All Roads

by Jon Ingold profile

Historical, Time Travel

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Number of Ratings: 153
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- getlostdont, February 5, 2019

- SchnickelFritz (TX), December 29, 2018

- Zach Shifflett (VA, United States), December 11, 2018

- Laney Berry, September 29, 2018

- Stas, April 23, 2018

- eme, March 16, 2018

- Mr. Patient (Saint Paul, Minn.), November 17, 2017

- karlnp (Vancouver, BC), August 23, 2017

- Cory Roush (Ohio), June 20, 2017

- CMG (NYC), June 20, 2017

- Kyriakos Sgarbas (Hellas (Greece)), May 25, 2017

- hoopla, March 8, 2017

- Pegbiter (Malmö, Sweden), February 21, 2017

- Artran (Prague, Czech Republic), April 1, 2016

1 of 12 people found the following review helpful:
only for men (straight men), March 6, 2016

the story is full of cheap gamer clichés, where the person who plays it is in charge of pretty willing women. it is not considered that a woman plays this game. and of course it is for sad poor gamer boys who need storys where pretty pretty women are yours.

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6 of 6 people found the following review helpful:
An intricate and beautiful story with its hardest puzzle at the beginning, February 3, 2016

I've recently replayed many of Jon Ingold's games, and I am very impressed with his writing. This game is probably his best story. There are some puzzles, but you are generally held by the hand and walked through them (except at the beginning, but the game basically gives up and lets you through if you don't get it).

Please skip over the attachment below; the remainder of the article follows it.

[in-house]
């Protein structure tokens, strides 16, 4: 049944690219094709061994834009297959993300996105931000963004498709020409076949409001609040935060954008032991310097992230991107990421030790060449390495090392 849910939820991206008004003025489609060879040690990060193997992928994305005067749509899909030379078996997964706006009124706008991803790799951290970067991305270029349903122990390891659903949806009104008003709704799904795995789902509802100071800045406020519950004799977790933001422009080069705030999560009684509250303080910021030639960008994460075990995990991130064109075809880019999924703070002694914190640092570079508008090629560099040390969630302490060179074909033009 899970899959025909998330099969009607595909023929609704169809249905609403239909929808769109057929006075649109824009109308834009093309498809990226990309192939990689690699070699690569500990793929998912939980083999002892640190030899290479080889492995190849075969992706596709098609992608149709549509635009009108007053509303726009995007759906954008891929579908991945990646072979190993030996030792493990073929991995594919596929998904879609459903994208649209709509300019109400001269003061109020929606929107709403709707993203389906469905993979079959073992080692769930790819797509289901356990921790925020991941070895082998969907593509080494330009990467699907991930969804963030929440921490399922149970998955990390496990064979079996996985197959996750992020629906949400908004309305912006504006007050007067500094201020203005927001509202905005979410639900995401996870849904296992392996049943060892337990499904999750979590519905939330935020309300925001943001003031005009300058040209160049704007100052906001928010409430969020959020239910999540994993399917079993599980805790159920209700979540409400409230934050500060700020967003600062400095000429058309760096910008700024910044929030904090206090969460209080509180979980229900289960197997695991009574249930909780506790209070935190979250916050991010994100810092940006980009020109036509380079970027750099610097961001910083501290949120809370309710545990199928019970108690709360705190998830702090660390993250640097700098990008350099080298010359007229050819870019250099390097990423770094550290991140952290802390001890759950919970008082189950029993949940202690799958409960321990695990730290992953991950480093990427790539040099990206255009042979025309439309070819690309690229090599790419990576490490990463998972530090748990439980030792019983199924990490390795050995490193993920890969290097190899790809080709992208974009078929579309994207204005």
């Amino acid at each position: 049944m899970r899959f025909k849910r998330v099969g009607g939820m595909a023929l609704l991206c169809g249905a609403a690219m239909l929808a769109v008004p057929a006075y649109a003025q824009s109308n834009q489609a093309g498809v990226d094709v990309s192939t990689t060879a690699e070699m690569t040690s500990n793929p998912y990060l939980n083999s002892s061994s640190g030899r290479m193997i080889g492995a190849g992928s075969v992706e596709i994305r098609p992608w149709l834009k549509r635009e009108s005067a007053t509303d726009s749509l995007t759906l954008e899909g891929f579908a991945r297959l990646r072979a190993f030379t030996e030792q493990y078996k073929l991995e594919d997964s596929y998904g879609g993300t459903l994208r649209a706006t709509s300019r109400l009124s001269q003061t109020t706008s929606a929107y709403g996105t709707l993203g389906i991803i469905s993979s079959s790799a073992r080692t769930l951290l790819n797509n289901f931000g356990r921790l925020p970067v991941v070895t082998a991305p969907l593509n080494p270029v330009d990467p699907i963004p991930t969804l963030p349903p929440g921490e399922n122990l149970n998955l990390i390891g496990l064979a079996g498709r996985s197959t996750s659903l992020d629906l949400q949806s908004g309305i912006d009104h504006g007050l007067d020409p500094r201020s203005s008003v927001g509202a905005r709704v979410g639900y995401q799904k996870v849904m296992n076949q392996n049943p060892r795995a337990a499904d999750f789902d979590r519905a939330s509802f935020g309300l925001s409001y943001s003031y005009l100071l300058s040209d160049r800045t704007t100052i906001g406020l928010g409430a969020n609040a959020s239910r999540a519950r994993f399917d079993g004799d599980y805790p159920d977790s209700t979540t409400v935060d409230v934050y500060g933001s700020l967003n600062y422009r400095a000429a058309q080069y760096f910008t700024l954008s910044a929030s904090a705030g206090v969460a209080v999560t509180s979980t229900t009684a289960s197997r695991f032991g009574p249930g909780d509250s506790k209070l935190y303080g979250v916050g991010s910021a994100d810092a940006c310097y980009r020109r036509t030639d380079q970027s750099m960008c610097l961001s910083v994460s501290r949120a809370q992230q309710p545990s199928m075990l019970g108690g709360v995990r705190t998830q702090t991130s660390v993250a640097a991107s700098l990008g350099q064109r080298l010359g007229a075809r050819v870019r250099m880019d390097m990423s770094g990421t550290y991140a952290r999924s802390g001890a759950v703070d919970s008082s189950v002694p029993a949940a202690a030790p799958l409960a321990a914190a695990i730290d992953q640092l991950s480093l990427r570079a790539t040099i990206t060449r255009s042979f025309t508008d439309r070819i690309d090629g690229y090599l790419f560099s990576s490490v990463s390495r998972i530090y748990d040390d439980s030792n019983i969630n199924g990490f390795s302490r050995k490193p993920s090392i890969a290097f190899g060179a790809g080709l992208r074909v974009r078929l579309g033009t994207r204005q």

The real puzzle in this game is trying to figure out what is really going on. Ingold knows exactly how much to say to make something cool and how little to say to keep your imagination interested.

This is a fantasy (and possibly sci-fi) game following an assassin who is trying to escape his hanging. Not only do you the player not know what is going on at first, your character doesn't either! Your mutual journey of discovery makes the game exciting.

If you get stuck on the first puzzle, don't sweat it. This is a story, and the puzzles are just side thoughts. If you prefer puzzles but enjoy his writing, Jon Ingold's Muldoon Legacy is a huge puzzle fest, much bigger than Curses! or MIT Zork.

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- LynXsh, January 28, 2016

- Snave, January 25, 2016

- Aryore, December 13, 2015

- Ashen_, December 12, 2015

- Lanternpaw, May 16, 2015

- Adam Biltcliffe (Cambridge, UK), May 10, 2015

- Thrax, March 12, 2015

- Simon Deimel (Germany), February 2, 2015

5 of 6 people found the following review helpful:
Did not like, January 30, 2015

In some games, a goal is to figure out what the goal is. This is one of those games (I think), but I found the play more frustrating than fun. There was no hint of explaining why you apparently have no recollection of what you are doing or why/how things happen. I was left with the impression that the gaps in the story were to cover over the lack of an explanation and not to enhance the feel of the story.

I also was not a fan of the forced action. There are a few puzzles in the game, but not enough to make for fun play to me. This game would clearly be better for people who prefer the "fiction" and not the "interactive" in "interactive fiction." I felt like I was just mashing "wait" over and over and being force fed exposition at times.

I'm giving it a low score because of my own preferences. The commands and play seem well-executed, but it's just not my cup of tea at all. I expect people who favor these sorts of stories will really like this one.

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